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Archive for the ‘State Agencies’ Category

The Jindal administration has announced plans to jettison 24 more positions at the Office of Group Benefits (OGB) as a cost cutting measure for the cash-strapped agency but is retaining the top two positions and an administrator hired only a month ago.

The effective date of the layoffs is Aug. 15.

The latest cuts will leave only 47 employees when the agency is relocated to the Claiborne Building basement to share office space with the Office of Risk Management. The Claiborne Building also houses the Civil Service Department, the Board of Regents, the Department of Education, the State Land Office and the Division of Administration.

The layoff plan submitted to the Department of Civil Service on June 14, said there was insufficient work to justify all 71 positions.

Affected by layoffs are eight Benefits Analyst positions, three Group Benefits Supervisory spots, one Group Benefits Administrator, seven Administrative Coordinators, an Administrative Assist, two Administrative Supervisors, one IT Application Programmer/Analyst and one Training Development Specialist.

OBG Chief Executive Officer Susan West, one of those being retained, will be making a physical move back into her old offices. She previously worked for ORM before that agency was gutted by Jindal’s grand privatization scheme and she moved over to OGB.

West, who makes $170,000, and Interim Chief Operating Officer Charles Guerra ($107,000) are not affected by the layoff nor is Elis Williams Cazes ($106,000)) was appointed as Group Benefits Administrator on June 23.

Cazes was previously employed by Blue Cross/Blue Shield of Louisiana which serves as the third party administrator of the OGB Preferred Provider Operation at a cost to the state of $5.50 per month per enrollee, which computes to an amount a little north of $70 million per year.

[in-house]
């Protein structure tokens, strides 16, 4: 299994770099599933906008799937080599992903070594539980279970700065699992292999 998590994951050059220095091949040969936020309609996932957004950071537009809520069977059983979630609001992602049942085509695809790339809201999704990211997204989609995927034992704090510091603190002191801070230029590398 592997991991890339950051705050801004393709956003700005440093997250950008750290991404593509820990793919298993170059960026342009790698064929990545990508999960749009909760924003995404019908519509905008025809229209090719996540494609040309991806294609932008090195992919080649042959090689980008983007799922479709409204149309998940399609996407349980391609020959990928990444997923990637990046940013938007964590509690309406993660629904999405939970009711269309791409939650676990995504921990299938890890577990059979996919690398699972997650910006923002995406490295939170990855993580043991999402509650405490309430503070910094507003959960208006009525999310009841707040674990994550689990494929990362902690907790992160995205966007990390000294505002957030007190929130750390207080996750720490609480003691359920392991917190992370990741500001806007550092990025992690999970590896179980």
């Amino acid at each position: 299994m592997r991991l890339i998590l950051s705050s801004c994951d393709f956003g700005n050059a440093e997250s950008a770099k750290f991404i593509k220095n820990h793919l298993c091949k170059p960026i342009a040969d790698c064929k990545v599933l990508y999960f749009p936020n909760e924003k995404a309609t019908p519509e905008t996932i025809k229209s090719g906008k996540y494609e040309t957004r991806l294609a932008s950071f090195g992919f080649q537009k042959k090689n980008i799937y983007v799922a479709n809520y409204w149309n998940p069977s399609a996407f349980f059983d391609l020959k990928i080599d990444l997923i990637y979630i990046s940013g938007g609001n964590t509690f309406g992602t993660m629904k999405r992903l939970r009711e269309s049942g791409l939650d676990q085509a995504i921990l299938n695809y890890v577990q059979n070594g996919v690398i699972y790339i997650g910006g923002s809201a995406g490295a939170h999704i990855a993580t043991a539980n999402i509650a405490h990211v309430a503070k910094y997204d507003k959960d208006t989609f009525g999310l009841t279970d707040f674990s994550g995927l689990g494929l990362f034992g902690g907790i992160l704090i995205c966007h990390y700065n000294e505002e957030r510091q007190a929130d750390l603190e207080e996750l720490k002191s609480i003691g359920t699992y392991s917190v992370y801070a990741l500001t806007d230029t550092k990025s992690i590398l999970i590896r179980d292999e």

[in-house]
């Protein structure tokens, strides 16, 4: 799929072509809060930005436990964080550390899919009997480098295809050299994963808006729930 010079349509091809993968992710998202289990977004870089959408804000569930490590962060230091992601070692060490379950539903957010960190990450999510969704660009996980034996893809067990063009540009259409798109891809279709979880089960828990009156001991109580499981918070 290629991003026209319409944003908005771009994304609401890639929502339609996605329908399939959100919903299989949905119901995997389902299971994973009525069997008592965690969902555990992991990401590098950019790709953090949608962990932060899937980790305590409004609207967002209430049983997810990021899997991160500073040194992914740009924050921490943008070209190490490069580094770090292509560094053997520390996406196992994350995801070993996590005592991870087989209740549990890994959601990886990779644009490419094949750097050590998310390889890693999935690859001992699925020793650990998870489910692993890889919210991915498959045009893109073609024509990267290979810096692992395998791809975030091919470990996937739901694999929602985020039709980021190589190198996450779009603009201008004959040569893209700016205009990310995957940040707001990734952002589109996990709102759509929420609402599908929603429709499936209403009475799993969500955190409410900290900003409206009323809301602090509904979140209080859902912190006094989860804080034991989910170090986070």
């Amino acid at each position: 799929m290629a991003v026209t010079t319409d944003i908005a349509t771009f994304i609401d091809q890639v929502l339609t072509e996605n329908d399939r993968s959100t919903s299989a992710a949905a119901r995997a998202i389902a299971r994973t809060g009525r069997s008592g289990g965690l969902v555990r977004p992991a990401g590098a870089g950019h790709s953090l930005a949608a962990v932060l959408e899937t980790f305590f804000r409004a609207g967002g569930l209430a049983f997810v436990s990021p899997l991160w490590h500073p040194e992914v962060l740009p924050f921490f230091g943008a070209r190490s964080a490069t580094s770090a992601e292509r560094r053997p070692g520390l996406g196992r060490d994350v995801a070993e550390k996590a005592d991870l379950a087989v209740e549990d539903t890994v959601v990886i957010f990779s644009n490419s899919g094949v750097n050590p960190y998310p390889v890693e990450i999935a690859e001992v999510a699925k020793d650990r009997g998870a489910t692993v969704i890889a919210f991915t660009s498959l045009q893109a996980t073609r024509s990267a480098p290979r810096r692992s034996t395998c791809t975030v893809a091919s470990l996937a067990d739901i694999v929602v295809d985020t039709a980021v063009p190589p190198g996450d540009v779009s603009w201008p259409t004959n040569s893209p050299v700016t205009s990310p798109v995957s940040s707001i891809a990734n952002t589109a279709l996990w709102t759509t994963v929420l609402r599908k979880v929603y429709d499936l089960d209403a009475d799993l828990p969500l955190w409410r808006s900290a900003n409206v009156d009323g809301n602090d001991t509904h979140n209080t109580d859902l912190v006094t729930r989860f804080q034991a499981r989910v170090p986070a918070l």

Her position was created—and the requirements reportedly written especially to her qualifications—as the Medical/Pharmacy Administrator responsible for benefit plan management and vendor performance with the primary responsibility to “continuously monitor medical and pharmacy benefit plans to seek out modification of plans or implementation of new plans that reduce claims costs and provide efficiencies for the state and plan participants,” according to the justification given for retaining her position.

Well, we can certainly see where her position is as indispensable as West’s and Guerra’s.

All this takes place at a time whe OGB’s reserve fund has dwindled from $500 million at the time of the agency’s privatization in January 2013 to about half that amount today. Even more significant, the reserve fund is expected to dip as low as $5 million by 2016, just about the time Jindal leaves town for good.

Completing the trifecta of good news, we also have learned that health benefits for some 200,000 state employees, retirees and dependents will be slashed this year even as premiums increase.

In June, West broke the news to the OGB employees. She erroneously said the 47 remaining employees would be reassigned other duties and some might see pay reductions and that those with seniority could bump junior employees in desired positions. The Civil Service Department, however, said salaries could not be cut and bumping is no longer allowed.

Isn’t it nice to know your agency director knows the procedures?

Employees were told that letters would go out between July 1 and July 15 to those who were being laid off. On July 7, they were told the letters would be delivered by hand on Friday, July 11. None came. On the following Monday (July 14) confusion of the order of the day as Deputy Commissioner of Administration Ruth Johnson sent emails to those affected and instructed them to attend a noon meeting in the OGB board room. Upon entering the board room, each person was handed a packet that informed them that Civil Service had not approved the layoffs.

During the meeting, according to one who was there, West kept repeating, “I get this. I’ve been where you are. I get this. However, there are worse things. It’s not like losing a child. I get this.”